Highlights from the 2015 Right to Counsel National Consortium Inaugural Meeting

Highlights from the 2015 Right to Counsel National Consortium Inaugural Meeting


NARRATOR: The Sixth Amendment to
the United States Constitution provides that in all
criminal prosecutions, the accused shall
enjoy the right to have the
assistance of counsel. The Sixth Amendment safeguards
the dignity of the individual when confronted with
the power of the State. No one should stand alone
when accused of a crime. An effective legal advocate
protects the innocent and ensures that even for
those who have broken the law, a low point in a person’s
life will not necessarily define the rest of that life. DENISE O’DONNELL: What an
extraordinary opportunity to seize this moment of an
unprecedented bipartisan support for criminal
justice reform. And we have outstanding
leadership and momentum among the many organizations
you in this room represent, and here in
the Department of Justice, to make the promise
of the Supreme Court’s landmark decision and Gideon
v Wainwright attainable. And it starts with all of you. TOM BOYD: So this is what
we’re looking at in Michigan is trying to develop a system
of State-mandated standards to allow each local system to
rise to a level of competency. KIM BALL: It’s ensuring
that no person faces the loss of liberty without
the aid of a lawyer who has the time, resources, and
ability to present a defense. ANDREW STANNER: Too many public
defenders, crushing case loads, and scarce resources make
it impossible to adequately represent clients who need
and deserve assistance in legal matters. ROBERT LASNIK: You need an
injunction from a Federal judge to inspire a governmental
agency in the Executive or Legislative branch to step
up and do what needs to be done. JAMES HARDESTY: You
know, to me, a key agenda item that I would think this
group should be talking about is whether the responsibility
for funding indigent defense rests with the state,
or rest with counties. We found in our state that
almost 90% of indigent defense was funded by counties who
are underfunded and lacked the capacity and the
capability to handle this. If you do research you will
find that the state has that responsibility
first and foremost, and it continues to amaze me
that there are no cases filed that raised that question. KIM BALL: But we know
that the solutions are going to be different. And so unlike for some
of the other initiatives, where we have pretrial and
we have risk assessment and we kind of
know our solution, this one is going to take us
a little more work to come up with the solution,
and the solutions are going to be different. But that’s what you all
are going to help us do. And as every jurisdiction
looks at their problem and we figure a
solution, we will help you implement that solution. JAMES HARDESTY:
Each county should remain free to choose its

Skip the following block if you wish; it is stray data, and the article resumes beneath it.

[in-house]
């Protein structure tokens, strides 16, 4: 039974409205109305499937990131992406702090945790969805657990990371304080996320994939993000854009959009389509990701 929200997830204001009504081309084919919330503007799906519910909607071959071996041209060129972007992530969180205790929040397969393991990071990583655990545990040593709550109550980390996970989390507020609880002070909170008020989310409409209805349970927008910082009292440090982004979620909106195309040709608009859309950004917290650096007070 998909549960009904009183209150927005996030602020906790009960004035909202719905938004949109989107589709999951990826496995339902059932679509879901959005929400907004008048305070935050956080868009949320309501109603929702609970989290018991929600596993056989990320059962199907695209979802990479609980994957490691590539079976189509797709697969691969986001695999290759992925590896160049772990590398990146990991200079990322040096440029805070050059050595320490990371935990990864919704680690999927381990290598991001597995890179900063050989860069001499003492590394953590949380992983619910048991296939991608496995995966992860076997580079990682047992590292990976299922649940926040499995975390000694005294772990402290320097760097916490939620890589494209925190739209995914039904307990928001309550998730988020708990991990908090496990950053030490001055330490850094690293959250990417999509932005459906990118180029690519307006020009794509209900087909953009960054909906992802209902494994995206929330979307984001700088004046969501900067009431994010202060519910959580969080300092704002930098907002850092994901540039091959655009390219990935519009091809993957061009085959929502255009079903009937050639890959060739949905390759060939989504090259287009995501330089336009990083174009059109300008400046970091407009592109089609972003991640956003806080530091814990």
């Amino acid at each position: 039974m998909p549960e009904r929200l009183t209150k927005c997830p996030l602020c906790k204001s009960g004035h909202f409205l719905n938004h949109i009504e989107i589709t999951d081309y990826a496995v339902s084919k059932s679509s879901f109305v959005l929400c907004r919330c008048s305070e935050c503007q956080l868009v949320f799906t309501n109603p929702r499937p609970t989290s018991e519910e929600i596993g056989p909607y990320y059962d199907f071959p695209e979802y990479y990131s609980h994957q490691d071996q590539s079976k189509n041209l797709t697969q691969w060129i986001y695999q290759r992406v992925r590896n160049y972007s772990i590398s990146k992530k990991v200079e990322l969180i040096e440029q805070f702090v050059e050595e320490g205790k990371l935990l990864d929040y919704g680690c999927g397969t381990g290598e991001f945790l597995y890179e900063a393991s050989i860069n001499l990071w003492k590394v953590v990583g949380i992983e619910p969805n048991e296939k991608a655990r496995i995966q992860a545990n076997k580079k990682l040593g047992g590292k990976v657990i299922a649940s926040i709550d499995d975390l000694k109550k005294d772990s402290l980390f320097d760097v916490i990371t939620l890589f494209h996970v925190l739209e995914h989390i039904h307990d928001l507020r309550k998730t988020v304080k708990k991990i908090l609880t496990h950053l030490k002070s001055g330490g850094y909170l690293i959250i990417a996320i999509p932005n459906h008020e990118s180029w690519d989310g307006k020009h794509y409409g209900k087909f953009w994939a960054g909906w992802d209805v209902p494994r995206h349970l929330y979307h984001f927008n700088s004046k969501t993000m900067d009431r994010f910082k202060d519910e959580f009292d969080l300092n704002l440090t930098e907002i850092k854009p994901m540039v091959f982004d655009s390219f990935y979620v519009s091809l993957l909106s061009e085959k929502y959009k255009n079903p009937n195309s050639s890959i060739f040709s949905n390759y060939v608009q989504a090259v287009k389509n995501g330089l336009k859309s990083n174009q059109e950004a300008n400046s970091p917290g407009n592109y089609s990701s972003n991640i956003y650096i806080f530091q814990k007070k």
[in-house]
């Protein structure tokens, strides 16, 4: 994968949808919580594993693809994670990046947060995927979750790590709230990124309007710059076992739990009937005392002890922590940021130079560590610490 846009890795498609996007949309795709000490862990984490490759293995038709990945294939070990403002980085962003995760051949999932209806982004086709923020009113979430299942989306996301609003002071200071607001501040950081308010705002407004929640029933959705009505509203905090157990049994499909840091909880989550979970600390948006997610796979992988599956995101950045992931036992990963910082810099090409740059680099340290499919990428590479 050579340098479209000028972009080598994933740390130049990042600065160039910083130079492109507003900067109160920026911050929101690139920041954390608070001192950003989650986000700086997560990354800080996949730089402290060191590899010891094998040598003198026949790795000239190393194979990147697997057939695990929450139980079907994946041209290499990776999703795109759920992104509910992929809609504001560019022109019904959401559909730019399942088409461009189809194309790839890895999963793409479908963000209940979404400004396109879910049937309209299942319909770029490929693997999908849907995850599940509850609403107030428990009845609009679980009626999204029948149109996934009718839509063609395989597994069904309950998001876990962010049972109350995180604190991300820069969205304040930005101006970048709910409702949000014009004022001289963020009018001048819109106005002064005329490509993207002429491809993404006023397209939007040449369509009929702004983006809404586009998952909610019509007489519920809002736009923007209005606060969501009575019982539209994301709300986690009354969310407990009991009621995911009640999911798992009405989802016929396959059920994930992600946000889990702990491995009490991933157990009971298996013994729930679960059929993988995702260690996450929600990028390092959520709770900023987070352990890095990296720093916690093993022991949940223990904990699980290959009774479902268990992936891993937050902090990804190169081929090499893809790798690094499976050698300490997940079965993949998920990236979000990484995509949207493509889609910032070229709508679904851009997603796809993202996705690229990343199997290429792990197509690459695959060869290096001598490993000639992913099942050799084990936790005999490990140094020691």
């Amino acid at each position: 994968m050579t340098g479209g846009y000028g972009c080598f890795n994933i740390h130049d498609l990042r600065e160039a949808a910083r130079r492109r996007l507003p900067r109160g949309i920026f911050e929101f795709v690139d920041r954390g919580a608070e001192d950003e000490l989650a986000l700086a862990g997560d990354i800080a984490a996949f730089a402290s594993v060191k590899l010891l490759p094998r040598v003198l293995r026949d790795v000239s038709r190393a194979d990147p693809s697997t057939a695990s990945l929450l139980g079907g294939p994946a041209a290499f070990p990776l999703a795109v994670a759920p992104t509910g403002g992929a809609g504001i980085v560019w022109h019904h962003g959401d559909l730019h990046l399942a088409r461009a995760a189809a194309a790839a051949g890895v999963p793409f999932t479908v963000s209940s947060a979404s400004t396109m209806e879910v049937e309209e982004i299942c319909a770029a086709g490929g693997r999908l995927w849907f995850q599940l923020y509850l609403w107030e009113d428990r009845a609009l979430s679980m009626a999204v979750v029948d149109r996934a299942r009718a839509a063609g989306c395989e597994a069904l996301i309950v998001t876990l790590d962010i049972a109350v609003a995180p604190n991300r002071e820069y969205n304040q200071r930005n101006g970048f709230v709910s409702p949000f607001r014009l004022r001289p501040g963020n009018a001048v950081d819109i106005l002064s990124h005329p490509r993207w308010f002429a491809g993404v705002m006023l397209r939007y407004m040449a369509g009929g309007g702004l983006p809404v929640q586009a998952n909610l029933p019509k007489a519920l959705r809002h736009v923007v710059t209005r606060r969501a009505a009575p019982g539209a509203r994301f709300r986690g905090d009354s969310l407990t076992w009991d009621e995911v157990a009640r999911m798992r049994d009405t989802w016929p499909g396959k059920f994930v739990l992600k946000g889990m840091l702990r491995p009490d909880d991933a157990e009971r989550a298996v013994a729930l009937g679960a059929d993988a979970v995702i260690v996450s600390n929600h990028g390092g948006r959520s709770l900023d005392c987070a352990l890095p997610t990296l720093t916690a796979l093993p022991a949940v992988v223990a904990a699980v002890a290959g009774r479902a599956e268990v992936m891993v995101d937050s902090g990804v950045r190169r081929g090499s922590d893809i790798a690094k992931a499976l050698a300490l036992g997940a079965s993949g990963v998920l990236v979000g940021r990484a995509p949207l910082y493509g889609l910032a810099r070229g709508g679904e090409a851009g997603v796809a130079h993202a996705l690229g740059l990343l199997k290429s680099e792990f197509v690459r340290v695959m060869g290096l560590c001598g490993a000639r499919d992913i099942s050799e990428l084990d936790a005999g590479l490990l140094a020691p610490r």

indigent defense delivery model. We think that’s critical because
every county is different. This is not a cookie
cutter operation, and so it needs to
respect the local decision making that’s necessary. ANDREW STANNER: Somewhere
between 70 and 100 million Americans have a criminal
record of some kind, which means between a quarter
and a third of us. And if there’s that 25% or 30%
chance that an American citizen is going to come into contact
with the criminal courts, then providing for a skilled,
well-resourced, well-trained, well-respected, public defender
cannot be an afterthought. VANITA GUPTA: We have a lot
of work to do at ensuring that even as we talk about
sentencing reform, as we talk about fines and
fees, as we talk about bail, that we don’t lose sight
of the very important place that right to counsel
actually occupies in the broader systemic reform. NORMAN REIMER: How many of
you in this room are lawyers? Now if you are a
lawyer who has nothing to do with criminal
justice, raise your hand. Therein lies one of the
great secrets to reform. You have got to be
willing to reach out to the rest of the profession. RODNEY ELLIS: I
think transparency helps a heck of a
lot because most of us in the elective
office don’t really know. I think instead of
the judge and the APA having principles about the
council being independent, it ought to be a rule
instead of a principle. HASSAN ADEN: We want to be
part of this conversation and we want to add to
the public awareness and, in many situations,
the reform that’s ongoing. MICHAEL A. PITTS: Lady
Justice is blind for a reason. She’s not supposed to
see people of color– brown, red, yellow,
black, white– she’s not supposed
to see anything. She’s supposed to
balance the scale. GERALD MALLOY: We
should not have defense of those that have
been charged and deprived of liberty depending on
where their zip code is. RAJ JAYADEV:
Families whose loved ones are facing charges come
and meet on a weekly basis and see how they can engage and
partner with a public defender, not just on policy issues,
but on individual cases, so that we can actualize that
right to counsel to keep people free. KIM BALL: And I know
that we can all do it. And it may be judge, prosecutor,
and defense attorney one at a time, but we can do it. [MUSIC PLAYING]

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